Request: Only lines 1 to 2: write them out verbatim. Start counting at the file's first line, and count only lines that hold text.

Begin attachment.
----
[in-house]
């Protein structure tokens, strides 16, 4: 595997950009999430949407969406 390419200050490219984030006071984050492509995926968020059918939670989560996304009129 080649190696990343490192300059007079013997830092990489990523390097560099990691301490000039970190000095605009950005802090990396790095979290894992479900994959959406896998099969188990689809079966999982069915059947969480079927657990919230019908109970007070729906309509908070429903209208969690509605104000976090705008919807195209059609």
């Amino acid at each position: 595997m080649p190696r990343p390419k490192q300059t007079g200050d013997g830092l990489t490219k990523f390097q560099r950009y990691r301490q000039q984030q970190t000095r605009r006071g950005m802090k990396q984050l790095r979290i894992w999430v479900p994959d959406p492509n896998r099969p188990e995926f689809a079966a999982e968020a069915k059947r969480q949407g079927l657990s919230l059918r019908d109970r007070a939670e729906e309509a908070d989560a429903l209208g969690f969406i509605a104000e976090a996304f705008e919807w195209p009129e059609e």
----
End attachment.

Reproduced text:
[in-house]
């Protein structure tokens, strides 16, 4: 595997950009999430949407969406 390419200050490219984030006071984050492509995926968020059918939670989560996304009129 080649190696990343490192300059007079013997830092990489990523390097560099990691301490000039970190000095605009950005802090990396790095979290894992479900994959959406896998099969188990689809079966999982069915059947969480079927657990919230019908109970007070729906309509908070429903209208969690509605104000976090705008919807195209059609």